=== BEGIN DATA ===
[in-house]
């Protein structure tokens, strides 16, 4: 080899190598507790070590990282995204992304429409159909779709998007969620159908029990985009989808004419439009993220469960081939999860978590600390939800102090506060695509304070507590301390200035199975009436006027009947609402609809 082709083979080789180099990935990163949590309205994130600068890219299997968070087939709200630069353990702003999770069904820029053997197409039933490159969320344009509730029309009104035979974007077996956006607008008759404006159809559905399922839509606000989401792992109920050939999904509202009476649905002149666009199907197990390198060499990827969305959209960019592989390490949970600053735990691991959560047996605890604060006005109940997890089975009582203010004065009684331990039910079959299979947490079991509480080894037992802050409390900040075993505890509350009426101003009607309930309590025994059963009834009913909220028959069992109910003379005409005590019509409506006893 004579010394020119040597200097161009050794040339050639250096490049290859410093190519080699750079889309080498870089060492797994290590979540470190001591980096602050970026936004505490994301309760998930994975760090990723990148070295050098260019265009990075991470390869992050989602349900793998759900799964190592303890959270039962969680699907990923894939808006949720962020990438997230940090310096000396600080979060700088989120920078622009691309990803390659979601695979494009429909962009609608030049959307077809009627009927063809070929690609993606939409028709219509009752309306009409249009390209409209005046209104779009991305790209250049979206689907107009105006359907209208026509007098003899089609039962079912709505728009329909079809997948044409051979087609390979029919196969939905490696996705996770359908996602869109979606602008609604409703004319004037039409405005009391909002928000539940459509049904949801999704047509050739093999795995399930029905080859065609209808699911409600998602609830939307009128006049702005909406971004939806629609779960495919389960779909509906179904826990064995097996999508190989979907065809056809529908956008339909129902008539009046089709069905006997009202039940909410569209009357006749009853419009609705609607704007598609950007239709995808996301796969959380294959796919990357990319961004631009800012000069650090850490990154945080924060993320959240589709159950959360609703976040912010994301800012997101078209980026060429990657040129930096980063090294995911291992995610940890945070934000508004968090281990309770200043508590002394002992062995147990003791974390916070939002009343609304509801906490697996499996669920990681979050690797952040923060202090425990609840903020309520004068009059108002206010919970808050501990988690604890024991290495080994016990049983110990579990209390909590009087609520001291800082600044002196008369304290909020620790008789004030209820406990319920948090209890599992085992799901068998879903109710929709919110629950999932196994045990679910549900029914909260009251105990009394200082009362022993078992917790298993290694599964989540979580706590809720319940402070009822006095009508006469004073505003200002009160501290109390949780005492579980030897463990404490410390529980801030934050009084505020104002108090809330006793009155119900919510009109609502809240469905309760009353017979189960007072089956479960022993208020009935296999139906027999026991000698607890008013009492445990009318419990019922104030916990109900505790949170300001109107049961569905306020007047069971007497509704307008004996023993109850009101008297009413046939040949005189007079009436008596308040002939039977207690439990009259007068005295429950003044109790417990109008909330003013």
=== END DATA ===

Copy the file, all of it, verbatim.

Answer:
[in-house]
């Protein structure tokens, strides 16, 4: 080899190598507790070590990282995204992304429409159909779709998007969620159908029990985009989808004419439009993220469960081939999860978590600390939800102090506060695509304070507590301390200035199975009436006027009947609402609809 082709083979080789180099990935990163949590309205994130600068890219299997968070087939709200630069353990702003999770069904820029053997197409039933490159969320344009509730029309009104035979974007077996956006607008008759404006159809559905399922839509606000989401792992109920050939999904509202009476649905002149666009199907197990390198060499990827969305959209960019592989390490949970600053735990691991959560047996605890604060006005109940997890089975009582203010004065009684331990039910079959299979947490079991509480080894037992802050409390900040075993505890509350009426101003009607309930309590025994059963009834009913909220028959069992109910003379005409005590019509409506006893 004579010394020119040597200097161009050794040339050639250096490049290859410093190519080699750079889309080498870089060492797994290590979540470190001591980096602050970026936004505490994301309760998930994975760090990723990148070295050098260019265009990075991470390869992050989602349900793998759900799964190592303890959270039962969680699907990923894939808006949720962020990438997230940090310096000396600080979060700088989120920078622009691309990803390659979601695979494009429909962009609608030049959307077809009627009927063809070929690609993606939409028709219509009752309306009409249009390209409209005046209104779009991305790209250049979206689907107009105006359907209208026509007098003899089609039962079912709505728009329909079809997948044409051979087609390979029919196969939905490696996705996770359908996602869109979606602008609604409703004319004037039409405005009391909002928000539940459509049904949801999704047509050739093999795995399930029905080859065609209808699911409600998602609830939307009128006049702005909406971004939806629609779960495919389960779909509906179904826990064995097996999508190989979907065809056809529908956008339909129902008539009046089709069905006997009202039940909410569209009357006749009853419009609705609607704007598609950007239709995808996301796969959380294959796919990357990319961004631009800012000069650090850490990154945080924060993320959240589709159950959360609703976040912010994301800012997101078209980026060429990657040129930096980063090294995911291992995610940890945070934000508004968090281990309770200043508590002394002992062995147990003791974390916070939002009343609304509801906490697996499996669920990681979050690797952040923060202090425990609840903020309520004068009059108002206010919970808050501990988690604890024991290495080994016990049983110990579990209390909590009087609520001291800082600044002196008369304290909020620790008789004030209820406990319920948090209890599992085992799901068998879903109710929709919110629950999932196994045990679910549900029914909260009251105990009394200082009362022993078992917790298993290694599964989540979580706590809720319940402070009822006095009508006469004073505003200002009160501290109390949780005492579980030897463990404490410390529980801030934050009084505020104002108090809330006793009155119900919510009109609502809240469905309760009353017979189960007072089956479960022993208020009935296999139906027999026991000698607890008013009492445990009318419990019922104030916990109900505790949170300001109107049961569905306020007047069971007497509704307008004996023993109850009101008297009413046939040949005189007079009436008596308040002939039977207690439990009259007068005295429950003044109790417990109008909330003013």